Family historians are so focussed on researching back as far as we can, that we can forget that there is a wealth of history within the family in the twentieth-century. Complacency can set in because family mementoes, stories and rumours seem to have filled in all the gaps for usand as a result, we inadvertently accept mistruths, inaccuracies and half stories because we believe we know the whole story. It is also a century that the vast majority of family historians have lived in themselves - what more can there be to find out that we don't already know?
More recent family history also presents some daunting challenges we do not encounter in earlier research. We will need to navigate issues around data protection and freedom of information, but we also need to be aware of the ethics around more recent family history - dealing empathetically with living relatives, and choosing whether or not we should pursue certain lines of enquiry and family mysteries that are "close to home." The huge amount of ephemera and twentieth-century sources available to us, both within and outside the family, is exciting and yet overwhelming in equal measure.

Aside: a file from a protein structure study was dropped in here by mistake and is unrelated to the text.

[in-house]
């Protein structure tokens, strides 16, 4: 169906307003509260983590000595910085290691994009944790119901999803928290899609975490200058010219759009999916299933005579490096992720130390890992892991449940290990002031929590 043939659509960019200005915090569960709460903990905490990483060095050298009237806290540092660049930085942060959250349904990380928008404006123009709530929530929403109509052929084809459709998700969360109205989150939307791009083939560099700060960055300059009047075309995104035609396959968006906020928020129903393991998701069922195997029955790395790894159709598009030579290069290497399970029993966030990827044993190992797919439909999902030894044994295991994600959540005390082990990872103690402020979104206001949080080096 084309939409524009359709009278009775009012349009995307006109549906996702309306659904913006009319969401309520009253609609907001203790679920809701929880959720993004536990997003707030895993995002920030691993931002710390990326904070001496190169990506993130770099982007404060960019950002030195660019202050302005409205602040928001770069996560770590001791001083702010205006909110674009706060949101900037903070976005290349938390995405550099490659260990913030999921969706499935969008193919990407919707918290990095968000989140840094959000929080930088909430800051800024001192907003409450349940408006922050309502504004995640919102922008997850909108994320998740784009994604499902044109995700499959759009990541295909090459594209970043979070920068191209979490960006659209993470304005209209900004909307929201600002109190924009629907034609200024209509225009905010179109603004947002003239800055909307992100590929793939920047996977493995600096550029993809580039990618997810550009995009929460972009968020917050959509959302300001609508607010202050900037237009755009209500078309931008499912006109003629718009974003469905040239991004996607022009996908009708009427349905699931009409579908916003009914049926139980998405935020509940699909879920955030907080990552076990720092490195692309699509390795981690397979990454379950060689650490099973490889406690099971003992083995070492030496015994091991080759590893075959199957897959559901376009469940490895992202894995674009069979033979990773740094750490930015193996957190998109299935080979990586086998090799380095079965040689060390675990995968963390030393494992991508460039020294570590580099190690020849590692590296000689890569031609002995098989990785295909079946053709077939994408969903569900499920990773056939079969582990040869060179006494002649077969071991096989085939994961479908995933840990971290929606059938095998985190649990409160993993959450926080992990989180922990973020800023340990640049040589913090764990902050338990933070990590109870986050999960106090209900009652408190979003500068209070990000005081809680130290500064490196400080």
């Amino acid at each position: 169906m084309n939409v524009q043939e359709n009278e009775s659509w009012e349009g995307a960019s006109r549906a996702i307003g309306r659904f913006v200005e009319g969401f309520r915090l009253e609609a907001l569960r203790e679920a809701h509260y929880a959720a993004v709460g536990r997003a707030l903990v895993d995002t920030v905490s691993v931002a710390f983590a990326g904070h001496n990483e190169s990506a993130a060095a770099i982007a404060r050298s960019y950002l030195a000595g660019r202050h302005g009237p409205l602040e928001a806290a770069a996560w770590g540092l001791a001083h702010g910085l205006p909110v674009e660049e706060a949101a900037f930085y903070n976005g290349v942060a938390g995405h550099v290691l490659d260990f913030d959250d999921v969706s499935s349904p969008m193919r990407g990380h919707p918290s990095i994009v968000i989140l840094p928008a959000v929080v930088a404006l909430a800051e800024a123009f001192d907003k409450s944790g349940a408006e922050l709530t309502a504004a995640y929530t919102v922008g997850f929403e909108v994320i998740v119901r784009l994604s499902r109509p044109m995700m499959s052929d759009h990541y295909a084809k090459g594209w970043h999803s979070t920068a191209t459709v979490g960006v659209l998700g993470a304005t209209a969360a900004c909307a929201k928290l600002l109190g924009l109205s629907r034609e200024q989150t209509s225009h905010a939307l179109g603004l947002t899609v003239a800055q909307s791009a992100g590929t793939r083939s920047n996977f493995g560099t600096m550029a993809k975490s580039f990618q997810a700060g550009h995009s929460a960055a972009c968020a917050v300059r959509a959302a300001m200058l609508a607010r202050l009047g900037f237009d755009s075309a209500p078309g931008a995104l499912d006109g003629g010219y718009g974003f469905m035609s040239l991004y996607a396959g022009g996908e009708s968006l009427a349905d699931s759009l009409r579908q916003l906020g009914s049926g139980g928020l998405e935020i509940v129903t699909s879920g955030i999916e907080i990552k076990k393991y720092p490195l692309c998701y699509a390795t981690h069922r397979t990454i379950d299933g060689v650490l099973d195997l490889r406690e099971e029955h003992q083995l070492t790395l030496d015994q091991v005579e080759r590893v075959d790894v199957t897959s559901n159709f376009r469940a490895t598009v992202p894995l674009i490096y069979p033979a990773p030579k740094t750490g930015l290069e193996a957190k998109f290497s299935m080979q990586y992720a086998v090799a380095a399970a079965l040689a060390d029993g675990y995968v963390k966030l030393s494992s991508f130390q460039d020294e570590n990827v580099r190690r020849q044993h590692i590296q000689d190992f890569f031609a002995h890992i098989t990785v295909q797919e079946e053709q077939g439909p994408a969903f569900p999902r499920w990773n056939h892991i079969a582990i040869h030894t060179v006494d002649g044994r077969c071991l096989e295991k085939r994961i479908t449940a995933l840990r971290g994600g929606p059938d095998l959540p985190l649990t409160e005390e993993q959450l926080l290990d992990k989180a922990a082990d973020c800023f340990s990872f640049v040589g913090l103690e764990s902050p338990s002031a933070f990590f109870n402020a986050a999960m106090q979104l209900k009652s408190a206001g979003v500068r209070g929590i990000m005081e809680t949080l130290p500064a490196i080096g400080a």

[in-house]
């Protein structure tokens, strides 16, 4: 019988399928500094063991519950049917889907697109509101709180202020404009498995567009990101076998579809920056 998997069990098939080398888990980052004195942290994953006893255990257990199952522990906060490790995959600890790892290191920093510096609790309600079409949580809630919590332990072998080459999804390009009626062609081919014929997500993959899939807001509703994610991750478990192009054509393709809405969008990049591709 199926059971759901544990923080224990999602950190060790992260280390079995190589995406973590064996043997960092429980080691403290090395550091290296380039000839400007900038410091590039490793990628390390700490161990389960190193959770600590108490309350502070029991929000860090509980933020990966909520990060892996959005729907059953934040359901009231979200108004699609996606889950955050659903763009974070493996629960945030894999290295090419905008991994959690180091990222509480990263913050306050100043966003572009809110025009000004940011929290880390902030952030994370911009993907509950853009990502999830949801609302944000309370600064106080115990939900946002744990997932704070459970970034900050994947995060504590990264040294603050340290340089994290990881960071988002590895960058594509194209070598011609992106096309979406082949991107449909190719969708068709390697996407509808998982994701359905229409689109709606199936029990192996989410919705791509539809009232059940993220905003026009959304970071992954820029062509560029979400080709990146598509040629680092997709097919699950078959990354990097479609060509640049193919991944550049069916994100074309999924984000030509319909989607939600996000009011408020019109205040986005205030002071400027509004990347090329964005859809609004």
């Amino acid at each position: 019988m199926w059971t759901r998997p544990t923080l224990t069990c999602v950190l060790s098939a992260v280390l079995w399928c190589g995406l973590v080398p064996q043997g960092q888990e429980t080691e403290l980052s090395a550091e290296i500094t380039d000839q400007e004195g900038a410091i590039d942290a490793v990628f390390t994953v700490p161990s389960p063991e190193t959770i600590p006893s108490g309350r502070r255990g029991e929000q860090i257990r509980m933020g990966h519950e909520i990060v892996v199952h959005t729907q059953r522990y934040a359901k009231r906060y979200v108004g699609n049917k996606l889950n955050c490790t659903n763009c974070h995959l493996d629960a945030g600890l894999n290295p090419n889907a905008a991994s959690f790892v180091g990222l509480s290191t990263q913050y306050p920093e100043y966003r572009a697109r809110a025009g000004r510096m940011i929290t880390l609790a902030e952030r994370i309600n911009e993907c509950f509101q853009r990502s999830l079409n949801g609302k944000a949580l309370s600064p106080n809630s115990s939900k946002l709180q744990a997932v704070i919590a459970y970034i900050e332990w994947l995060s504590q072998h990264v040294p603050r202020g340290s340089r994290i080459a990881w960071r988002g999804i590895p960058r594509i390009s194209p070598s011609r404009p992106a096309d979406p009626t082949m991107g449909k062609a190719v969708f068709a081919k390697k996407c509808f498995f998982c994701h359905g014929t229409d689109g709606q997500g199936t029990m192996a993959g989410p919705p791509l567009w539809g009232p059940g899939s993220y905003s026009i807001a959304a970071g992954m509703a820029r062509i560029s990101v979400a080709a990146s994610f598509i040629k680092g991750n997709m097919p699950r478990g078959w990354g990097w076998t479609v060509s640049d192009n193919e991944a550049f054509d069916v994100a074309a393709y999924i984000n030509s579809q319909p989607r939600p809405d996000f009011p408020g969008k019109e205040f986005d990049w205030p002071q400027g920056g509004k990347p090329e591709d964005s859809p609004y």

This course will explore all the resources available to genealogists for the twentieth century - some of which are unique to it - and offers ample opportunity to learn how to navigate the restrictions, challenges and opportuities faced by researchers.
The tutor, Gill Rossini, has three decades experience as a history tutor for adults and in higher education, and is a keen family historian herself. Her two published histories make full use of twentieth century resources, and she looks forward to sharing her expertise with fellow researchers.